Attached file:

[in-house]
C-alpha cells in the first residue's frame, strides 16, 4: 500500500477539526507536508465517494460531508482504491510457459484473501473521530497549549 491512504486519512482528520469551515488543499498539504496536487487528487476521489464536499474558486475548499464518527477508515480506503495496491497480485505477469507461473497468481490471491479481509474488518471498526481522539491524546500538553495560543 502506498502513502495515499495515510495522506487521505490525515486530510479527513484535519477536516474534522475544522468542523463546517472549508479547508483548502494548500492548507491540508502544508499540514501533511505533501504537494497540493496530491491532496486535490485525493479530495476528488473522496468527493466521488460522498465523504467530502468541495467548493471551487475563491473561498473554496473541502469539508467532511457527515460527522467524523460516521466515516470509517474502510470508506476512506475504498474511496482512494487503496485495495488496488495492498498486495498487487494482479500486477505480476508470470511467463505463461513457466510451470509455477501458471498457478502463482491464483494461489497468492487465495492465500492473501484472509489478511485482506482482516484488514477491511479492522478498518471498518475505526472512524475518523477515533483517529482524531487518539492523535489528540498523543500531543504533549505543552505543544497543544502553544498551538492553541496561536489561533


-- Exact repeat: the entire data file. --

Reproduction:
[in-house]
C-alpha cells in the first residue's frame, strides 16, 4: 500500500477539526507536508465517494460531508482504491510457459484473501473521530497549549 491512504486519512482528520469551515488543499498539504496536487487528487476521489464536499474558486475548499464518527477508515480506503495496491497480485505477469507461473497468481490471491479481509474488518471498526481522539491524546500538553495560543 502506498502513502495515499495515510495522506487521505490525515486530510479527513484535519477536516474534522475544522468542523463546517472549508479547508483548502494548500492548507491540508502544508499540514501533511505533501504537494497540493496530491491532496486535490485525493479530495476528488473522496468527493466521488460522498465523504467530502468541495467548493471551487475563491473561498473554496473541502469539508467532511457527515460527522467524523460516521466515516470509517474502510470508506476512506475504498474511496482512494487503496485495495488496488495492498498486495498487487494482479500486477505480476508470470511467463505463461513457466510451470509455477501458471498457478502463482491464483494461489497468492487465495492465500492473501484472509489478511485482506482482516484488514477491511479492522478498518471498518475505526472512524475518523477515533483517529482524531487518539492523535489528540498523543500531543504533549505543552505543544497543544502553544498551538492553541496561536489561533